Embark on an exciting journey of discovery at the renowned Field Museum, nestled on Museum Campus at 1400 South Lake Shore Drive in Chicago, Illinois. Morgan Beatty, the Visitor Center Coordinator, ensures that every guest’s needs are met to create a memorable experience for all. Join Michael Herzovi, an actor and solo performance artist, as he explores the diverse exhibits at the Field Museum. From King Tut to Sue the T-Rex and the Spinosaurus, every corner of the museum offers a wealth of knowledge and wonder. Experience the Field Museum’s commitment to accessibility, with free wheelchairs available at all entrance doors, auditory and tactile guides, and sensory bags for visitors with sensory issues.

Click to View ASL Transcript

(bright music)

MORGAN: My name is Morgan Beatty. I work here at the Field Museum. I’m the Visitor Center Coordinator, which means I talk to all of our guests in person, on the phone, or over email, and deal with everyone’s inquiries. The Field Museum is located on MuseumCampus at 1400 South Lake Shore Drive Chicago, Illinois. The Field Museum has been around since 1893 with the Chicago World’s Fair. King Tut has been here twice. We have Sue the T-Rex, who is the most complete T-Rex ever found, and then our newest edition is the Spinosaurus, which is the only Spinosaurusin the Western Hemisphere, and it’s actually the most updated Spinosaurus skeleton in the world. The Field Museum realizes that when people travel, they’re traveling with their families, and families can be very diverse and have diverse needs. In order to accommodate an entire family, you need to accommodate every kind of person and every kind of person’s needs.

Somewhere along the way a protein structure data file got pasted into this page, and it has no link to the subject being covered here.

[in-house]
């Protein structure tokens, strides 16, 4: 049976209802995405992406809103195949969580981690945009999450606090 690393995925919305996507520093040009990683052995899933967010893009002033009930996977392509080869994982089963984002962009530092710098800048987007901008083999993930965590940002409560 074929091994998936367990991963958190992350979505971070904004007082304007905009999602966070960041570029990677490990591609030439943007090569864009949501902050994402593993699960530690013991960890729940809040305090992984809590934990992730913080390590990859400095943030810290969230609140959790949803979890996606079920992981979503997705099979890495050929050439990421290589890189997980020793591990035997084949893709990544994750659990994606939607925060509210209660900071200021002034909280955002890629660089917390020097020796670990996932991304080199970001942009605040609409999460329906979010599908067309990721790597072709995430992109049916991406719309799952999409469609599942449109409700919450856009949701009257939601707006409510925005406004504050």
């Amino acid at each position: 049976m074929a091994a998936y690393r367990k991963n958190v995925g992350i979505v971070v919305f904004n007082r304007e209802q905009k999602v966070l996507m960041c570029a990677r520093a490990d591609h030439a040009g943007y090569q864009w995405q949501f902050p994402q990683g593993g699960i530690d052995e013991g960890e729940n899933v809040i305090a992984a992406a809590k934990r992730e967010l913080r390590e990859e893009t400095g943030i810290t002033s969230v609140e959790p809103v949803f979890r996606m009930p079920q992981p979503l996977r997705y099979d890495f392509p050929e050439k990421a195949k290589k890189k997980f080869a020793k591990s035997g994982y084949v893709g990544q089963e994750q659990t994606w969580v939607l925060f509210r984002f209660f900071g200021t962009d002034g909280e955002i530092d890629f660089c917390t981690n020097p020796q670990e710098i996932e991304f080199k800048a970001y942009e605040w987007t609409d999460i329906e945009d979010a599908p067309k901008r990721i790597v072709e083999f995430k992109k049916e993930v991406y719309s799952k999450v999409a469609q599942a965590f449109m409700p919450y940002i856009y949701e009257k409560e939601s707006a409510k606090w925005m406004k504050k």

MORGAN: Welcome to the Field Museum.

MICHAEL: Thanks.Great to be here. My name’s Michael Herzovi. I’m an actor and a solo performance and a voice talent, and we’re here today at the FieldMuseum. I must have come here as a kid, either with school or with the family, but it’s been quite a while. Like a lot of people, I figured it was probably mostly having to do with dinosaurs, and sure, that’s a part of it, but there’s also a lot more. It was really interesting to see that there are exhibits around cultural things,  and even just the mammal exhibits were really impressive.

MORGAN: The Field Museum was constructed over a hundred years ago, so back then it was not terribly accessible, but we’ve taken the opportunity to update things to make it more accessible for people with both physical and cognitive disabilities. We have wheelchairs available at any of our entrance doors that are free of charge. In the visitor center, we have auditory and tactile guides and sensory bags for anyone with sensory issues.

MICHAEL: I like basically the whole experience. I also like that every exhibit has a really well-written descriptor, which really made an immediate impact. That was really interesting.

MORGAN: Being able to accommodate people in any of their needs is at the utmost importance to the Field Museum, and it’s at the utmost importance because we want everyone to share the same journey of discovery, to interact with all of our exhibits, to be able to experience them to the same level as everybody else.

MICHAEL: It was great to have someone take me around and could tell me about what I was looking at. I learned that also there’s exhibits that get swapped out and things that are a little bit more current. So it was definitely an eye-opener.

(soft music)

Share This